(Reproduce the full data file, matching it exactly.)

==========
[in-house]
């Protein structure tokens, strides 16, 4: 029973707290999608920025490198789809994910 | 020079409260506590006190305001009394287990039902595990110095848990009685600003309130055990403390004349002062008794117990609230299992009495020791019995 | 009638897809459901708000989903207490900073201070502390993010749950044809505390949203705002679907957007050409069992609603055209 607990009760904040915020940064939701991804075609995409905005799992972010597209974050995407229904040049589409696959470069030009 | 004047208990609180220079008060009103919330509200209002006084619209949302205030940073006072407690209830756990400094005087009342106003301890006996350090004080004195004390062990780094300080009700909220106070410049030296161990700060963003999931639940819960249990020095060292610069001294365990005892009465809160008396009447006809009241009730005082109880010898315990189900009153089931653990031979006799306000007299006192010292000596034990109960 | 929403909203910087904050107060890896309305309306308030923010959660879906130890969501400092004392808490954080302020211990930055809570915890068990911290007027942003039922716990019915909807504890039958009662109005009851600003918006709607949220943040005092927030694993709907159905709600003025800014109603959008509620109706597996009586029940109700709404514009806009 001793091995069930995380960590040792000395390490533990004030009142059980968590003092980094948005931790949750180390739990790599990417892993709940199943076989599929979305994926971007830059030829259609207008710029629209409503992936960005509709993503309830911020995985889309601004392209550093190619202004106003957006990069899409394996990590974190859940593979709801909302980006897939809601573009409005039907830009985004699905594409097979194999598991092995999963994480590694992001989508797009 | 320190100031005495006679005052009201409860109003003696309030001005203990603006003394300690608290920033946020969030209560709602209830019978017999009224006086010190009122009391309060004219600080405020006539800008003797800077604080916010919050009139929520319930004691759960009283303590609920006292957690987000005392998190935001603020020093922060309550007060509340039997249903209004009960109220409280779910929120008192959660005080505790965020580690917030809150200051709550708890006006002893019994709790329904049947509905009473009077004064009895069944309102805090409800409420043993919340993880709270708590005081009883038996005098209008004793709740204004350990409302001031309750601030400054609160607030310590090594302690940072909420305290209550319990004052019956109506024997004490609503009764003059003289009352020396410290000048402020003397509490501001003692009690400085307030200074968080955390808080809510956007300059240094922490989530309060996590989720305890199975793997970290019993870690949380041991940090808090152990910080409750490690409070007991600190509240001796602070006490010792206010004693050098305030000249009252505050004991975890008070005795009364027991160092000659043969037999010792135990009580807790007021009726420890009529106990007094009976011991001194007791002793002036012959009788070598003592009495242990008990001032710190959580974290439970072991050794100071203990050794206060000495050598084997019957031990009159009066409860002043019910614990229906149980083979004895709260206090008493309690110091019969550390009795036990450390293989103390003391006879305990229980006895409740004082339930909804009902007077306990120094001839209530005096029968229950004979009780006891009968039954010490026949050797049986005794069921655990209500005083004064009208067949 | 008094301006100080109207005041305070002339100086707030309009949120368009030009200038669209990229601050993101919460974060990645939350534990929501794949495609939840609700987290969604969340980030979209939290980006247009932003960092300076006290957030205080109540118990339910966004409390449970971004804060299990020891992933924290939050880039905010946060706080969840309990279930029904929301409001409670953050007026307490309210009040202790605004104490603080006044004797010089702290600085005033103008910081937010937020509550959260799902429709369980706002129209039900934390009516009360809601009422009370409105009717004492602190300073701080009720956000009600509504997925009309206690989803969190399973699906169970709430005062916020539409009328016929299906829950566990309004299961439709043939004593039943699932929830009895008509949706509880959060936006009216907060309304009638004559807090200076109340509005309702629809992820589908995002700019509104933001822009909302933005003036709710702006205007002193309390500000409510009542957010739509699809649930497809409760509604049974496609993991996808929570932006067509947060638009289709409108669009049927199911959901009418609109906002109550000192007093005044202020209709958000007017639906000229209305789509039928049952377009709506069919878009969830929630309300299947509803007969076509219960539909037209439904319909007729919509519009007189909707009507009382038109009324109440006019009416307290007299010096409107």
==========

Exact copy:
[in-house]
């Protein structure tokens, strides 16, 4: 029973707290999608920025490198789809994910 | 020079409260506590006190305001009394287990039902595990110095848990009685600003309130055990403390004349002062008794117990609230299992009495020791019995 | 009638897809459901708000989903207490900073201070502390993010749950044809505390949203705002679907957007050409069992609603055209 607990009760904040915020940064939701991804075609995409905005799992972010597209974050995407229904040049589409696959470069030009 | 004047208990609180220079008060009103919330509200209002006084619209949302205030940073006072407690209830756990400094005087009342106003301890006996350090004080004195004390062990780094300080009700909220106070410049030296161990700060963003999931639940819960249990020095060292610069001294365990005892009465809160008396009447006809009241009730005082109880010898315990189900009153089931653990031979006799306000007299006192010292000596034990109960 | 929403909203910087904050107060890896309305309306308030923010959660879906130890969501400092004392808490954080302020211990930055809570915890068990911290007027942003039922716990019915909807504890039958009662109005009851600003918006709607949220943040005092927030694993709907159905709600003025800014109603959008509620109706597996009586029940109700709404514009806009 001793091995069930995380960590040792000395390490533990004030009142059980968590003092980094948005931790949750180390739990790599990417892993709940199943076989599929979305994926971007830059030829259609207008710029629209409503992936960005509709993503309830911020995985889309601004392209550093190619202004106003957006990069899409394996990590974190859940593979709801909302980006897939809601573009409005039907830009985004699905594409097979194999598991092995999963994480590694992001989508797009 | 320190100031005495006679005052009201409860109003003696309030001005203990603006003394300690608290920033946020969030209560709602209830019978017999009224006086010190009122009391309060004219600080405020006539800008003797800077604080916010919050009139929520319930004691759960009283303590609920006292957690987000005392998190935001603020020093922060309550007060509340039997249903209004009960109220409280779910929120008192959660005080505790965020580690917030809150200051709550708890006006002893019994709790329904049947509905009473009077004064009895069944309102805090409800409420043993919340993880709270708590005081009883038996005098209008004793709740204004350990409302001031309750601030400054609160607030310590090594302690940072909420305290209550319990004052019956109506024997004490609503009764003059003289009352020396410290000048402020003397509490501001003692009690400085307030200074968080955390808080809510956007300059240094922490989530309060996590989720305890199975793997970290019993870690949380041991940090808090152990910080409750490690409070007991600190509240001796602070006490010792206010004693050098305030000249009252505050004991975890008070005795009364027991160092000659043969037999010792135990009580807790007021009726420890009529106990007094009976011991001194007791002793002036012959009788070598003592009495242990008990001032710190959580974290439970072991050794100071203990050794206060000495050598084997019957031990009159009066409860002043019910614990229906149980083979004895709260206090008493309690110091019969550390009795036990450390293989103390003391006879305990229980006895409740004082339930909804009902007077306990120094001839209530005096029968229950004979009780006891009968039954010490026949050797049986005794069921655990209500005083004064009208067949 | 008094301006100080109207005041305070002339100086707030309009949120368009030009200038669209990229601050993101919460974060990645939350534990929501794949495609939840609700987290969604969340980030979209939290980006247009932003960092300076006290957030205080109540118990339910966004409390449970971004804060299990020891992933924290939050880039905010946060706080969840309990279930029904929301409001409670953050007026307490309210009040202790605004104490603080006044004797010089702290600085005033103008910081937010937020509550959260799902429709369980706002129209039900934390009516009360809601009422009370409105009717004492602190300073701080009720956000009600509504997925009309206690989803969190399973699906169970709430005062916020539409009328016929299906829950566990309004299961439709043939004593039943699932929830009895008509949706509880959060936006009216907060309304009638004559807090200076109340509005309702629809992820589908995002700019509104933001822009909302933005003036709710702006205007002193309390500000409510009542957010739509699809649930497809409760509604049974496609993991996808929570932006067509947060638009289709409108669009049927199911959901009418609109906002109550000192007093005044202020209709958000007017639906000229209305789509039928049952377009709506069919878009969830929630309300299947509803007969076509219960539909037209439904319909007729919509519009007189909707009507009382038109009324109440006019009416307290007299010096409107």